226594 HIV prevention among urban Hispanic/Latino MSM: A qualitative study of service preference

Tuesday, November 9, 2010 : 5:15 PM - 5:30 PM

Christine Duclos, PhD, MPH , JSI Research & Training, Inc, Denver, CO
Arman Lorz , JSI Research & Training Institute, Inc., Denver, CO
Alexia Eslan, MBA , JSI Research & Training Institute, Inc., Denver, CO
David Salinas, MPH , JSI Research & Training Institute, Inc., Denver, CO
Rodolfo Vega, PhD , JSI Research & Training Institute, Inc, Boston, MA
BACKGROUND: A qualitative study in the Denver metropolitan area was conducted to inform urban HIV prevention planning. METHODS: Six focus groups and twelve interviews in both Spanish and English were conducted November 2009. Recruitment used internet, flyers, phone messaging, and word-of-mouth resulting in 54 participants. Discussions were tape recorded and text data analyzed with a template editing approach allowing for emerging context and preference themes. RESULTS: Lack of a sense of community with mainstream, Latino, or the MSM communities combined with acculturation, reconciliation of religious life, culture, and life experiences contributed to institutional mistrust and familial and societal alienation. Life experiences organized comprehensively and holistically included seeking similarly structured preventive services. The preference results are similar to mainstream MSM in needs and motivation for involvement in planning as long as life context and culture are taken into account. Other themes influenced programming recommendations such as but not limited to: lack of appropriate role models, prevention message not on ‘radar,” cultural barriers, perceived organizational unprofessionalism, and marginalization and stigma caused by being gay, being Latino, and being possibly undocumented or HIV positive. Recommendations addressed prevention messaging, service need and programming, HIV testing, and methods for including Hispanic/Latino MSM in planning, development, and implementation of services. DISCUSSION/CONCLUSION: A description of the men's lives influencing HIV/AIDS risk, prevention, and service experience surfaced. As other populations, this group stressed the need for comprehensive services. Incorporating life context within HIV prevention is paramount. Participants saw this study as one step in rebuilding their community.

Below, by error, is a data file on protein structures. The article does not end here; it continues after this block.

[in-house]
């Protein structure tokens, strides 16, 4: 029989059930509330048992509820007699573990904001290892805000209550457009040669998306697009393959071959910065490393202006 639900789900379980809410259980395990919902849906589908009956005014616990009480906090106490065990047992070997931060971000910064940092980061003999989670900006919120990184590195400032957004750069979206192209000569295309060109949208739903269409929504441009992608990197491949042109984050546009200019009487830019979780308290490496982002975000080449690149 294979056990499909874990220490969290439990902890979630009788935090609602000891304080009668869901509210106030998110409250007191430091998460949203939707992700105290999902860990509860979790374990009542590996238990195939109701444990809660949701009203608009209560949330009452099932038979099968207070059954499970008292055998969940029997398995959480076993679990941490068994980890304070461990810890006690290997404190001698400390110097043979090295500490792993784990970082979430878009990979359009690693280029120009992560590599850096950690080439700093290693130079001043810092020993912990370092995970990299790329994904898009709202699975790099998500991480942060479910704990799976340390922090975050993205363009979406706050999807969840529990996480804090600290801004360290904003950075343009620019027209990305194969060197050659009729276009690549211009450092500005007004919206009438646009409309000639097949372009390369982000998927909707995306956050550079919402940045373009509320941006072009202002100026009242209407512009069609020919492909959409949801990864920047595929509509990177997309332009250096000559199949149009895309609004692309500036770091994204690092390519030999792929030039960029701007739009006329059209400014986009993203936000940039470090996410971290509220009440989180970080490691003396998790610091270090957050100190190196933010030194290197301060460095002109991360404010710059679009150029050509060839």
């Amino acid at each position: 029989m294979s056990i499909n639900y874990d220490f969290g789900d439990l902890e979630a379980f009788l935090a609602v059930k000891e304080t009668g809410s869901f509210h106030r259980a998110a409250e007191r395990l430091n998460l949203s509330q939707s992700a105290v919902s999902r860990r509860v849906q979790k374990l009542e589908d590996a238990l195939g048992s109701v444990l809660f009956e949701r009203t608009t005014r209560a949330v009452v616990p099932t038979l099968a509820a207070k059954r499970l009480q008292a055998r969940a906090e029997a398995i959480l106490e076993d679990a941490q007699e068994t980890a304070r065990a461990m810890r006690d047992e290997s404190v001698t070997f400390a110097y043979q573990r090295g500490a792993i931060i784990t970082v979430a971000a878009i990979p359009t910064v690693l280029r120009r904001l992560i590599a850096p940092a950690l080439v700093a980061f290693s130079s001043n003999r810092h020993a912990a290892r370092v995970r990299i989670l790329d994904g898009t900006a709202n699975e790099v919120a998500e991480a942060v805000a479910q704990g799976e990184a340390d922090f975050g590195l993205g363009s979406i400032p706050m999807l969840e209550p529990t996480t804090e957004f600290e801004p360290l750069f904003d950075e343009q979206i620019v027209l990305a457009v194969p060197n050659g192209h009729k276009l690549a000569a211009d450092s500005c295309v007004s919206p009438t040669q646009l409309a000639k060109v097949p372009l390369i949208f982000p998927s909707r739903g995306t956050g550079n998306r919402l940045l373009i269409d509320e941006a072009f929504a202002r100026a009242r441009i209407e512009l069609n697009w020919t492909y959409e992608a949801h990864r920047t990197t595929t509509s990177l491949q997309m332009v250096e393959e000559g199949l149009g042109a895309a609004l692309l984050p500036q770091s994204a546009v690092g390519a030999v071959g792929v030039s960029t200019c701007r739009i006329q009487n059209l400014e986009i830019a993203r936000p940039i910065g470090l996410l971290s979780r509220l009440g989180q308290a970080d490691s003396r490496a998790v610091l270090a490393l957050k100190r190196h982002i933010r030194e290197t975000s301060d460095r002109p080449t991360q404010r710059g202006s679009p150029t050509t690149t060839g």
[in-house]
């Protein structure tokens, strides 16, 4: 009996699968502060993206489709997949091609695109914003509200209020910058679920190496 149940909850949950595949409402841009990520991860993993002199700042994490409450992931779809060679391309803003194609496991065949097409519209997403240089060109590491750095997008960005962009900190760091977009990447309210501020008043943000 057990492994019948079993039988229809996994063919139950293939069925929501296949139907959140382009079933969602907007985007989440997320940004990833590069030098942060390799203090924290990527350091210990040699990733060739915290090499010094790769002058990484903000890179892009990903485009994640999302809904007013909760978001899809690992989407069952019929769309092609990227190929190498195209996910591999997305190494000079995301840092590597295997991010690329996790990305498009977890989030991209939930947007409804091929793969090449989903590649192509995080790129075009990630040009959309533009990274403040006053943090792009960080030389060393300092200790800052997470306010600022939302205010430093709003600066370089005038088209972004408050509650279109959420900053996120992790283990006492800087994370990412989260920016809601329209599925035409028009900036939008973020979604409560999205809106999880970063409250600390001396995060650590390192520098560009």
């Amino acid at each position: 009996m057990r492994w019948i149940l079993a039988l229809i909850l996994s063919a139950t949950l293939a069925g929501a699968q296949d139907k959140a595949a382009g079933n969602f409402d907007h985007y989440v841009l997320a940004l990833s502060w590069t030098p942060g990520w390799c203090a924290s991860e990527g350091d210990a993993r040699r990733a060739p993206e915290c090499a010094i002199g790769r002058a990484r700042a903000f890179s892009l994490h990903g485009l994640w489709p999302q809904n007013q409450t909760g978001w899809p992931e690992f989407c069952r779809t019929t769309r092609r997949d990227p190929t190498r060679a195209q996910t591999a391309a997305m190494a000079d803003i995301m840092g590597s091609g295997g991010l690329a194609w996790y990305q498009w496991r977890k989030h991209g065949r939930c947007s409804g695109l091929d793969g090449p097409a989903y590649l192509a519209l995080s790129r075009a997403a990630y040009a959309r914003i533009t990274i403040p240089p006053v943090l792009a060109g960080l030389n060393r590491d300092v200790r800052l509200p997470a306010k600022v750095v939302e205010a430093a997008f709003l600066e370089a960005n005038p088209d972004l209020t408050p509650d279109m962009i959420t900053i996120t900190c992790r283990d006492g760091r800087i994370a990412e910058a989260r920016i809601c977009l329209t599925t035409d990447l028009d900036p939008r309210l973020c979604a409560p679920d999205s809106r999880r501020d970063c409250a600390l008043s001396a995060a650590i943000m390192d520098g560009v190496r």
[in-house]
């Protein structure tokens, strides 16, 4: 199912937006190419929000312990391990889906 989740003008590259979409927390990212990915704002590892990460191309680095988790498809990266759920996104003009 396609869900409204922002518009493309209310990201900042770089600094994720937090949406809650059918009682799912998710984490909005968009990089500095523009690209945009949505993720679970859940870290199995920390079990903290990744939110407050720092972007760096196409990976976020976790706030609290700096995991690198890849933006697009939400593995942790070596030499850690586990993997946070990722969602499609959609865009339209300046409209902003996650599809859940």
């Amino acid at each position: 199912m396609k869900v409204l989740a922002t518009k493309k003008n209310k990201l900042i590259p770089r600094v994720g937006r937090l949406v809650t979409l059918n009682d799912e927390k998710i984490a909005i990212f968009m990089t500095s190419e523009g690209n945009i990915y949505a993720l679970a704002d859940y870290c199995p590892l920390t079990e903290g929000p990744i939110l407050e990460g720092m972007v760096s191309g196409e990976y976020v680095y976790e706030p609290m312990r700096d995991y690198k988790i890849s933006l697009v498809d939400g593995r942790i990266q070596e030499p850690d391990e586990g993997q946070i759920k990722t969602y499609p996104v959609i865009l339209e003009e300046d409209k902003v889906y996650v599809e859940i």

Learning Areas:
Assessment of individual and community needs for health education
Conduct evaluation related to programs, research, and other areas of practice
Diversity and culture
Implementation of health education strategies, interventions and programs
Program planning
Social and behavioral sciences

Learning Objectives:
1. Describe life context factors that influence HIV prevention service utilization. 2. Discuss how this life context can be considered in prevention programming.

Keywords: HIV Interventions, Hispanic

Presenting author's disclosure statement:

Qualified on the content I am responsible for because: I am qualitfied to present because I was a facilitator of the data collection and am a HIV prevention training specialist.
Any relevant financial relationships? No

I agree to comply with the American Public Health Association Conflict of Interest and Commercial Support Guidelines, and to disclose to the participants any off-label or experimental uses of a commercial product or service discussed in my presentation.